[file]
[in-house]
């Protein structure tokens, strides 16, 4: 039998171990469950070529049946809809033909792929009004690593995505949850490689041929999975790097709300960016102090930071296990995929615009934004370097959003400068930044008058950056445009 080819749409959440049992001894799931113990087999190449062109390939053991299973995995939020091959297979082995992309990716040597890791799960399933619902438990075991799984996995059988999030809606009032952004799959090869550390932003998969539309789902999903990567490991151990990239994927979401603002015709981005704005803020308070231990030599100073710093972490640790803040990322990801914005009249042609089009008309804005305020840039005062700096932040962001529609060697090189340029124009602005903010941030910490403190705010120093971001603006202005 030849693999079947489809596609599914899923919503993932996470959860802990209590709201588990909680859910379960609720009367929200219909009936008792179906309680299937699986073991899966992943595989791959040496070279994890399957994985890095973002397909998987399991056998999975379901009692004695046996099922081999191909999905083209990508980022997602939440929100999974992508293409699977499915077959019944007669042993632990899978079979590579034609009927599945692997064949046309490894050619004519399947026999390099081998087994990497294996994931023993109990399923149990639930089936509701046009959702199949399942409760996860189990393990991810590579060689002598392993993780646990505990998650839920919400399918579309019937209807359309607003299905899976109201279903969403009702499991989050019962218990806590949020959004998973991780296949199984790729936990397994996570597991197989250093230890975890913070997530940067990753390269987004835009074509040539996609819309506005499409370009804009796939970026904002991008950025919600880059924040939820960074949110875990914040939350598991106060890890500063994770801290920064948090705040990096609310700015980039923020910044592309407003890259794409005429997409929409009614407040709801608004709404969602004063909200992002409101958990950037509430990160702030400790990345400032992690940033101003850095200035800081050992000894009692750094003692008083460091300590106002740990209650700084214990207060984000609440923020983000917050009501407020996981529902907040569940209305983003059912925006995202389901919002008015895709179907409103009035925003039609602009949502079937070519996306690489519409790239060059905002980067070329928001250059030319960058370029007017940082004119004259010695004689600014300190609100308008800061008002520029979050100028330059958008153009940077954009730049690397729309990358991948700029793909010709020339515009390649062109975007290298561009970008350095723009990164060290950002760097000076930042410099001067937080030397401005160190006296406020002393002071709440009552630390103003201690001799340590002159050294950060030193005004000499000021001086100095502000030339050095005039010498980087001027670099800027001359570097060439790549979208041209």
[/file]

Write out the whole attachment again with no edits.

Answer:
[in-house]
């Protein structure tokens, strides 16, 4: 039998171990469950070529049946809809033909792929009004690593995505949850490689041929999975790097709300960016102090930071296990995929615009934004370097959003400068930044008058950056445009 080819749409959440049992001894799931113990087999190449062109390939053991299973995995939020091959297979082995992309990716040597890791799960399933619902438990075991799984996995059988999030809606009032952004799959090869550390932003998969539309789902999903990567490991151990990239994927979401603002015709981005704005803020308070231990030599100073710093972490640790803040990322990801914005009249042609089009008309804005305020840039005062700096932040962001529609060697090189340029124009602005903010941030910490403190705010120093971001603006202005 030849693999079947489809596609599914899923919503993932996470959860802990209590709201588990909680859910379960609720009367929200219909009936008792179906309680299937699986073991899966992943595989791959040496070279994890399957994985890095973002397909998987399991056998999975379901009692004695046996099922081999191909999905083209990508980022997602939440929100999974992508293409699977499915077959019944007669042993632990899978079979590579034609009927599945692997064949046309490894050619004519399947026999390099081998087994990497294996994931023993109990399923149990639930089936509701046009959702199949399942409760996860189990393990991810590579060689002598392993993780646990505990998650839920919400399918579309019937209807359309607003299905899976109201279903969403009702499991989050019962218990806590949020959004998973991780296949199984790729936990397994996570597991197989250093230890975890913070997530940067990753390269987004835009074509040539996609819309506005499409370009804009796939970026904002991008950025919600880059924040939820960074949110875990914040939350598991106060890890500063994770801290920064948090705040990096609310700015980039923020910044592309407003890259794409005429997409929409009614407040709801608004709404969602004063909200992002409101958990950037509430990160702030400790990345400032992690940033101003850095200035800081050992000894009692750094003692008083460091300590106002740990209650700084214990207060984000609440923020983000917050009501407020996981529902907040569940209305983003059912925006995202389901919002008015895709179907409103009035925003039609602009949502079937070519996306690489519409790239060059905002980067070329928001250059030319960058370029007017940082004119004259010695004689600014300190609100308008800061008002520029979050100028330059958008153009940077954009730049690397729309990358991948700029793909010709020339515009390649062109975007290298561009970008350095723009990164060290950002760097000076930042410099001067937080030397401005160190006296406020002393002071709440009552630390103003201690001799340590002159050294950060030193005004000499000021001086100095502000030339050095005039010498980087001027670099800027001359570097060439790549979208041209």